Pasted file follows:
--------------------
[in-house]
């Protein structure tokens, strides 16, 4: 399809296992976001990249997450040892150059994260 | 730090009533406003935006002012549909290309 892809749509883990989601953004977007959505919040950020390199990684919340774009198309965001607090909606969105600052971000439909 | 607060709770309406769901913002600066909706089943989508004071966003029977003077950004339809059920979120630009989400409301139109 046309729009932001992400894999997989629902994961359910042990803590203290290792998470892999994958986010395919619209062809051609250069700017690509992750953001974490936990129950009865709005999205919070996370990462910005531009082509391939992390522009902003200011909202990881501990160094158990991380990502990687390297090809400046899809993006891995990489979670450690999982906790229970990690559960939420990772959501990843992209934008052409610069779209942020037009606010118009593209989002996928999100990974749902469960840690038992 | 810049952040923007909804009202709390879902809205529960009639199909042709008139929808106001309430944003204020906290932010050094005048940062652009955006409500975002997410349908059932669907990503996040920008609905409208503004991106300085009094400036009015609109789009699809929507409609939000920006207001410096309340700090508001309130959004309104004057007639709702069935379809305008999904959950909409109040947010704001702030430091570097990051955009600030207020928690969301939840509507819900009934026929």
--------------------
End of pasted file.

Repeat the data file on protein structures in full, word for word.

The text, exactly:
[in-house]
């Protein structure tokens, strides 16, 4: 399809296992976001990249997450040892150059994260 | 730090009533406003935006002012549909290309 892809749509883990989601953004977007959505919040950020390199990684919340774009198309965001607090909606969105600052971000439909 | 607060709770309406769901913002600066909706089943989508004071966003029977003077950004339809059920979120630009989400409301139109 046309729009932001992400894999997989629902994961359910042990803590203290290792998470892999994958986010395919619209062809051609250069700017690509992750953001974490936990129950009865709005999205919070996370990462910005531009082509391939992390522009902003200011909202990881501990160094158990991380990502990687390297090809400046899809993006891995990489979670450690999982906790229970990690559960939420990772959501990843992209934008052409610069779209942020037009606010118009593209989002996928999100990974749902469960840690038992 | 810049952040923007909804009202709390879902809205529960009639199909042709008139929808106001309430944003204020906290932010050094005048940062652009955006409500975002997410349908059932669907990503996040920008609905409208503004991106300085009094400036009015609109789009699809929507409609939000920006207001410096309340700090508001309130959004309104004057007639709702069935379809305008999904959950909409109040947010704001702030430091570097990051955009600030207020928690969301939840509507819900009934026929």